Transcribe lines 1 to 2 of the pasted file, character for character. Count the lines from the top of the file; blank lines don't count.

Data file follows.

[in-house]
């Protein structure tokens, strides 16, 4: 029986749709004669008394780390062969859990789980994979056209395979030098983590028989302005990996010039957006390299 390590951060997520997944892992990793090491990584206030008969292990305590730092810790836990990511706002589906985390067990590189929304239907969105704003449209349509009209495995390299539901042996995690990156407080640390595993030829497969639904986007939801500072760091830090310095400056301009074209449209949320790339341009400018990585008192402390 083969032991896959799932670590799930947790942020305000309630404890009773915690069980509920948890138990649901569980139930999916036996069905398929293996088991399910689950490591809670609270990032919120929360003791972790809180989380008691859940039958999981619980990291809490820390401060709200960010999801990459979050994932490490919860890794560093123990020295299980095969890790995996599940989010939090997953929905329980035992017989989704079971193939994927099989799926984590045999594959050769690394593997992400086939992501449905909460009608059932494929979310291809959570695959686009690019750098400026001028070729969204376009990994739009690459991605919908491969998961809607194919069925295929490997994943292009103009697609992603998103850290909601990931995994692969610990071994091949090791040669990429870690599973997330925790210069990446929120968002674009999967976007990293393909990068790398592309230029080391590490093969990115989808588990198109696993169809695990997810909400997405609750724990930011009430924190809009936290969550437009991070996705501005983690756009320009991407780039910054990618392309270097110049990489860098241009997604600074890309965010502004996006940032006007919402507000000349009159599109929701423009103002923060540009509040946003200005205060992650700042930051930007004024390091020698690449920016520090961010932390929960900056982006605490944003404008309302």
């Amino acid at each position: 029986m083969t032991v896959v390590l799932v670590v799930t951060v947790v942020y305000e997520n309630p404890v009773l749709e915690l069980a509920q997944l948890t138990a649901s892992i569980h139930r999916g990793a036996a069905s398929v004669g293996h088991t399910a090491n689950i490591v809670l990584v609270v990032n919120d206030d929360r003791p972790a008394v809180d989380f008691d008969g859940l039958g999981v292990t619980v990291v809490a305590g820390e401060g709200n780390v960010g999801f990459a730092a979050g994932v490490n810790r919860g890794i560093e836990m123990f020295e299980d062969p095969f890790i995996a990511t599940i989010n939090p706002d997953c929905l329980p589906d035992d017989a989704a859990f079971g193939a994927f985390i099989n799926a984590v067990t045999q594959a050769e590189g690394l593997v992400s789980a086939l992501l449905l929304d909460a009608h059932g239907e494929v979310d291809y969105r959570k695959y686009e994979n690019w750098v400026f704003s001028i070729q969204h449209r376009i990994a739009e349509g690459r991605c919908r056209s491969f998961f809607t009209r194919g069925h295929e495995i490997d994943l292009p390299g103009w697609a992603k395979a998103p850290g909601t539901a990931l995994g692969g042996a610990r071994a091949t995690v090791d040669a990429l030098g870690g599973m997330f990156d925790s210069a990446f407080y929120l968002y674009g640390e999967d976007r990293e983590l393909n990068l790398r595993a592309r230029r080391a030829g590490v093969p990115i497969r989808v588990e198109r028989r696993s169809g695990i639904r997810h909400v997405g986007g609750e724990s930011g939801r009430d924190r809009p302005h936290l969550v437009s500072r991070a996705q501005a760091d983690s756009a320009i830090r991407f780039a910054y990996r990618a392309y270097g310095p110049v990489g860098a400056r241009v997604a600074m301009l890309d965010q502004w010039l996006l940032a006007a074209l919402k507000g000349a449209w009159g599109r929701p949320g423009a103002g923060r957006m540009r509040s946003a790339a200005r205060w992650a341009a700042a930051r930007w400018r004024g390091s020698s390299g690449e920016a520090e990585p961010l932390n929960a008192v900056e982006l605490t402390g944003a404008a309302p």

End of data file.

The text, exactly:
[in-house]
């Protein structure tokens, strides 16, 4: 029986749709004669008394780390062969859990789980994979056209395979030098983590028989302005990996010039957006390299 390590951060997520997944892992990793090491990584206030008969292990305590730092810790836990990511706002589906985390067990590189929304239907969105704003449209349509009209495995390299539901042996995690990156407080640390595993030829497969639904986007939801500072760091830090310095400056301009074209449209949320790339341009400018990585008192402390 083969032991896959799932670590799930947790942020305000309630404890009773915690069980509920948890138990649901569980139930999916036996069905398929293996088991399910689950490591809670609270990032919120929360003791972790809180989380008691859940039958999981619980990291809490820390401060709200960010999801990459979050994932490490919860890794560093123990020295299980095969890790995996599940989010939090997953929905329980035992017989989704079971193939994927099989799926984590045999594959050769690394593997992400086939992501449905909460009608059932494929979310291809959570695959686009690019750098400026001028070729969204376009990994739009690459991605919908491969998961809607194919069925295929490997994943292009103009697609992603998103850290909601990931995994692969610990071994091949090791040669990429870690599973997330925790210069990446929120968002674009999967976007990293393909990068790398592309230029080391590490093969990115989808588990198109696993169809695990997810909400997405609750724990930011009430924190809009936290969550437009991070996705501005983690756009320009991407780039910054990618392309270097110049990489860098241009997604600074890309965010502004996006940032006007919402507000000349009159599109929701423009103002923060540009509040946003200005205060992650700042930051930007004024390091020698690449920016520090961010932390929960900056982006605490944003404008309302």